- The non-waiver deadline is largely a faux deadline. Often, the first thing teams do on August 1 is send their entire roster through revocable waivers. Almost the entire roster goes through unclaimed. Worst case scenario, you get an indication of which teams might be interested in those players that DO get claimed. If things continue to go downhill, there’s still a good chance you can trade most of the players with any value before the end of August.
- If you make a deal for a “rental” player that you like, you’ve got a couple of months to convince him that he should stick around and sign an extension with you.
- Hey… the team COULD catch fire again and give us all another pennant race to get excited about. Stranger things have happened!
On the other hand…
REASONS TO SELL
- It’s not just the seven games they need to make up, it’s that they have to pass THREE other teams. The chances of getting that hot again AND all three teams ahead of you faltering enough to pass all of them are simply not very good.
- The core of this team has so many flaws that (a) it is almost impossible to imagine they could pass three teams in the standings over the last two months; and (b) it will take more infusion of new (and better) talent to regain competitiveness next season than can be done simply by tweaking around the edges in the offseason.
- The top prospects in the Twins organization are either not good enough or not advanced enough (or both) to contribute at the MLB level by next season and now is the time to acquire some MLB-ready talent from other organizations.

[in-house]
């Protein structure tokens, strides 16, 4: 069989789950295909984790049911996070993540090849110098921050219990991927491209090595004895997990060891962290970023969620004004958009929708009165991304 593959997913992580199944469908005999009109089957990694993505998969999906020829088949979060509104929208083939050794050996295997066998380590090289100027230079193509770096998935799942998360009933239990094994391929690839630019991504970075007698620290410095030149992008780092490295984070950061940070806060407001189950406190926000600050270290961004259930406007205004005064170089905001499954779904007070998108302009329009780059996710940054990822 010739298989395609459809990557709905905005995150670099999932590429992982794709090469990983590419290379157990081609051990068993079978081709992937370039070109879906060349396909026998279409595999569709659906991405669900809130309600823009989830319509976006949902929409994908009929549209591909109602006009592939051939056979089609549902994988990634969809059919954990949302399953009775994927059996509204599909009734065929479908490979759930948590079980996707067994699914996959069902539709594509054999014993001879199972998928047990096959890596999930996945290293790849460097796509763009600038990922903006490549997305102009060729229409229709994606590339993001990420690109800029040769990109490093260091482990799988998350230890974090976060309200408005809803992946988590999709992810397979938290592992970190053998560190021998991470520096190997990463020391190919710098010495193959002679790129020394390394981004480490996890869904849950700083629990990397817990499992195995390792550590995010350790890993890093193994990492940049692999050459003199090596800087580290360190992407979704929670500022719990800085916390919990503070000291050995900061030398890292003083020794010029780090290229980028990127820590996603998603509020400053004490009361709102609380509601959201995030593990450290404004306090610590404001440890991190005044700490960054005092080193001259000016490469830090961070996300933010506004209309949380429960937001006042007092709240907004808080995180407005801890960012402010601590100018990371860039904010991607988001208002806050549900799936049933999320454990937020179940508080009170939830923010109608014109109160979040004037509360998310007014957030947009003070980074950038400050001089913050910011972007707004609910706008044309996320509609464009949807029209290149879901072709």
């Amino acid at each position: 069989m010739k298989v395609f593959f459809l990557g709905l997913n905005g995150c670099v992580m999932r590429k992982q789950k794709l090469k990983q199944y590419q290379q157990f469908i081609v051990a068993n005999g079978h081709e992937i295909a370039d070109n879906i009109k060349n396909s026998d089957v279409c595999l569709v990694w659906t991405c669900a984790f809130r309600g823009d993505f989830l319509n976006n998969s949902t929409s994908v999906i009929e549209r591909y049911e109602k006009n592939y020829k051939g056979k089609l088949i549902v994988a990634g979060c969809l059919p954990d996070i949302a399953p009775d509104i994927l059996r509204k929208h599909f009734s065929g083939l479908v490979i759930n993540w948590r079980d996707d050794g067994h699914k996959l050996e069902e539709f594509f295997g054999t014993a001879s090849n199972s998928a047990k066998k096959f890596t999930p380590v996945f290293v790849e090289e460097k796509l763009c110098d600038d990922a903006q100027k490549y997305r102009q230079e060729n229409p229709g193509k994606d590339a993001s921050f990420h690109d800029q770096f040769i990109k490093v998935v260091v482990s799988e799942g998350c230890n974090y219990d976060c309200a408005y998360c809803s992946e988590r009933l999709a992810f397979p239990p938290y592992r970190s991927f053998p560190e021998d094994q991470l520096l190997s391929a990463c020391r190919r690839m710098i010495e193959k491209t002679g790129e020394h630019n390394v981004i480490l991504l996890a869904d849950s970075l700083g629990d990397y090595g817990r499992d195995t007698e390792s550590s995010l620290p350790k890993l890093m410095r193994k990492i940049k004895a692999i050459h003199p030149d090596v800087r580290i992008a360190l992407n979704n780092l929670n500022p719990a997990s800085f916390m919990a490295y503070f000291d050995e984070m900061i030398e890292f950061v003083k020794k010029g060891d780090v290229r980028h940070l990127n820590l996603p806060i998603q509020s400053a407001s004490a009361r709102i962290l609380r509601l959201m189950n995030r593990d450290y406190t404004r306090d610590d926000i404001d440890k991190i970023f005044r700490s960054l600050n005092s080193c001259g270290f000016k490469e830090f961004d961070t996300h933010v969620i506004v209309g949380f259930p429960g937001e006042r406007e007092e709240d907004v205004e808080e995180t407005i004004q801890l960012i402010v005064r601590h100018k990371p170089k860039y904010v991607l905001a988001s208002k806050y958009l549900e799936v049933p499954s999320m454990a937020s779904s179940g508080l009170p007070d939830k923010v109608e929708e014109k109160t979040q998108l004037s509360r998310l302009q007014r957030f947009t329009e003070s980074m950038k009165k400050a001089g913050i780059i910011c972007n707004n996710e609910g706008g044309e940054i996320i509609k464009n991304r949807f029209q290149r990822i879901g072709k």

- Throwing in the towel on this season would allow the Twins to get their younger players two months of MLB competition and allow the decision-makers in the organization to evaluate them at that level. This is pretty much what the Royals are doing (but then again, it’s what they do every season at this time).
- Even if the Twins catch lightning in a bottle again over the next two months and win the Division again, they’ve proven they would do nothing but embarrass themselves and their fans in the playoffs… again. It would be better to make some deals that could make the team a stronger contender in 2012 and beyond than to try desperately to pull one more miracle out of this core group of players.
- Trading pending free agents like Cuddyer, Nathan, and Kubel would not necessarily preclude the Twins from re-signing them next season if the price is right.
- A lower finish would give the Twins a higher position in the 2012 amateur draft than they have had in a while and would also likely mean they could sign other teams’ Type A free agents in the offseason without giving up their first round pick (the top 15 spots in the draft only lose their 2nd round pick when they sign a Type A FA).
- Whether by trading veterans for prospects or through higher draft picks, there’s a better chance that the Twins will end up with a pitching prospect with true “ace” potential… something the team doesn’t have now anywhere in their organization and a team must have to be considered a serious contender for a World Series Championship.
So there you have it. Have I missed anything? What factors would guide you to making a decision to buy or sell if you were the Twins GM for the rest of the month? Let us know in the comments.